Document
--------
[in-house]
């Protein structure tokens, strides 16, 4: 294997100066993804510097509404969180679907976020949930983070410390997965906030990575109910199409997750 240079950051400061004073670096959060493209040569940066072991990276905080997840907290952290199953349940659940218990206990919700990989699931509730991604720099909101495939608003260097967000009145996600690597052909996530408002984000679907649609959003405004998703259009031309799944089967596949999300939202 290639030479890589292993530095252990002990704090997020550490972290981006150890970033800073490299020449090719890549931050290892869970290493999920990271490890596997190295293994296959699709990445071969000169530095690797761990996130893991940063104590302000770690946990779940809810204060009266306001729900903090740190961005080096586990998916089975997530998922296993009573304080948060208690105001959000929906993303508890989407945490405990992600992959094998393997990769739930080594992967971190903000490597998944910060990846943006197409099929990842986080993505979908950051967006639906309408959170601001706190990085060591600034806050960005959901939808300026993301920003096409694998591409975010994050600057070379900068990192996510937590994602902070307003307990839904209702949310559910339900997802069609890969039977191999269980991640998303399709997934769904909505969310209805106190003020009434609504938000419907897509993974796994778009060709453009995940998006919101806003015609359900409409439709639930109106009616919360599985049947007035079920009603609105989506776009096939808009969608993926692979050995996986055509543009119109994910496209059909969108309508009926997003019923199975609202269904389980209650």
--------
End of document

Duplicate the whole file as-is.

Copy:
[in-house]
């Protein structure tokens, strides 16, 4: 294997100066993804510097509404969180679907976020949930983070410390997965906030990575109910199409997750 240079950051400061004073670096959060493209040569940066072991990276905080997840907290952290199953349940659940218990206990919700990989699931509730991604720099909101495939608003260097967000009145996600690597052909996530408002984000679907649609959003405004998703259009031309799944089967596949999300939202 290639030479890589292993530095252990002990704090997020550490972290981006150890970033800073490299020449090719890549931050290892869970290493999920990271490890596997190295293994296959699709990445071969000169530095690797761990996130893991940063104590302000770690946990779940809810204060009266306001729900903090740190961005080096586990998916089975997530998922296993009573304080948060208690105001959000929906993303508890989407945490405990992600992959094998393997990769739930080594992967971190903000490597998944910060990846943006197409099929990842986080993505979908950051967006639906309408959170601001706190990085060591600034806050960005959901939808300026993301920003096409694998591409975010994050600057070379900068990192996510937590994602902070307003307990839904209702949310559910339900997802069609890969039977191999269980991640998303399709997934769904909505969310209805106190003020009434609504938000419907897509993974796994778009060709453009995940998006919101806003015609359900409409439709639930109106009616919360599985049947007035079920009603609105989506776009096939808009969608993926692979050995996986055509543009119109994910496209059909969108309508009926997003019923199975609202269904389980209650």